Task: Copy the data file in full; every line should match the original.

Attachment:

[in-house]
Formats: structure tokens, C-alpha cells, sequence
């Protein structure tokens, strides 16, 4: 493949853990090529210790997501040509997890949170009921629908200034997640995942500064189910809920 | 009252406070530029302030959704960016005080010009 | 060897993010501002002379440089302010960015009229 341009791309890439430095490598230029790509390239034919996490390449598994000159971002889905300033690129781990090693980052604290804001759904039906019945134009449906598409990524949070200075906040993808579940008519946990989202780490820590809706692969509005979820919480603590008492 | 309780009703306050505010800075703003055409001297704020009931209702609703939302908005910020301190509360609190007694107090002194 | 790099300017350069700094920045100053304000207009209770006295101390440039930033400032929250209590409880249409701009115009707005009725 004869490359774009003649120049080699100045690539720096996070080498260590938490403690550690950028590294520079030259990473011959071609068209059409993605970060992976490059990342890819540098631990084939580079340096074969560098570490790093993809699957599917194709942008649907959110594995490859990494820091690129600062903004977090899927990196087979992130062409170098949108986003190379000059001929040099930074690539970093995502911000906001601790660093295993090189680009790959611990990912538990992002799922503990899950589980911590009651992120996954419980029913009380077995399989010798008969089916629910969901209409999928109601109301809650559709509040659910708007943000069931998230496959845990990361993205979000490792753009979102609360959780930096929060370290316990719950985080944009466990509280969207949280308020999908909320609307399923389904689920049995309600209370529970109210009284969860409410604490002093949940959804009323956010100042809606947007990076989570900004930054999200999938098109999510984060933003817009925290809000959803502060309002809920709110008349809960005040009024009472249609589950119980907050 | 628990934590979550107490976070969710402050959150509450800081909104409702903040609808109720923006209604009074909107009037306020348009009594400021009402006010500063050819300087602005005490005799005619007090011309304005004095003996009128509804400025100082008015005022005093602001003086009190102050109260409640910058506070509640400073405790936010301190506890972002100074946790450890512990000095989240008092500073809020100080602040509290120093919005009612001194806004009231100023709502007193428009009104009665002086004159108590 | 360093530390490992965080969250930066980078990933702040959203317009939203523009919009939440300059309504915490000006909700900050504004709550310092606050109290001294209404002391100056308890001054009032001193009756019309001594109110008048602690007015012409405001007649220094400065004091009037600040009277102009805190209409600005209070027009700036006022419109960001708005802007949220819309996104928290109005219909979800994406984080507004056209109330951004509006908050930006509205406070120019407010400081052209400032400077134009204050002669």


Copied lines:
[in-house]
Formats: structure tokens, C-alpha cells, sequence
């Protein structure tokens, strides 16, 4: 493949853990090529210790997501040509997890949170009921629908200034997640995942500064189910809920 | 009252406070530029302030959704960016005080010009 | 060897993010501002002379440089302010960015009229 341009791309890439430095490598230029790509390239034919996490390449598994000159971002889905300033690129781990090693980052604290804001759904039906019945134009449906598409990524949070200075906040993808579940008519946990989202780490820590809706692969509005979820919480603590008492 | 309780009703306050505010800075703003055409001297704020009931209702609703939302908005910020301190509360609190007694107090002194 | 790099300017350069700094920045100053304000207009209770006295101390440039930033400032929250209590409880249409701009115009707005009725 004869490359774009003649120049080699100045690539720096996070080498260590938490403690550690950028590294520079030259990473011959071609068209059409993605970060992976490059990342890819540098631990084939580079340096074969560098570490790093993809699957599917194709942008649907959110594995490859990494820091690129600062903004977090899927990196087979992130062409170098949108986003190379000059001929040099930074690539970093995502911000906001601790660093295993090189680009790959611990990912538990992002799922503990899950589980911590009651992120996954419980029913009380077995399989010798008969089916629910969901209409999928109601109301809650559709509040659910708007943000069931998230496959845990990361993205979000490792753009979102609360959780930096929060370290316990719950985080944009466990509280969207949280308020999908909320609307399923389904689920049995309600209370529970109210009284969860409410604490002093949940959804009323956010100042809606947007990076989570900004930054999200999938098109999510984060933003817009925290809000959803502060309002809920709110008349809960005040009024009472249609589950119980907050 | 628990934590979550107490976070969710402050959150509450800081909104409702903040609808109720923006209604009074909107009037306020348009009594400021009402006010500063050819300087602005005490005799005619007090011309304005004095003996009128509804400025100082008015005022005093602001003086009190102050109260409640910058506070509640400073405790936010301190506890972002100074946790450890512990000095989240008092500073809020100080602040509290120093919005009612001194806004009231100023709502007193428009009104009665002086004159108590 | 360093530390490992965080969250930066980078990933702040959203317009939203523009919009939440300059309504915490000006909700900050504004709550310092606050109290001294209404002391100056308890001054009032001193009756019309001594109110008048602690007015012409405001007649220094400065004091009037600040009277102009805190209409600005209070027009700036006022419109960001708005802007949220819309996104928290109005219909979800994406984080507004056209109330951004509006908050930006509205406070120019407010400081052209400032400077134009204050002669």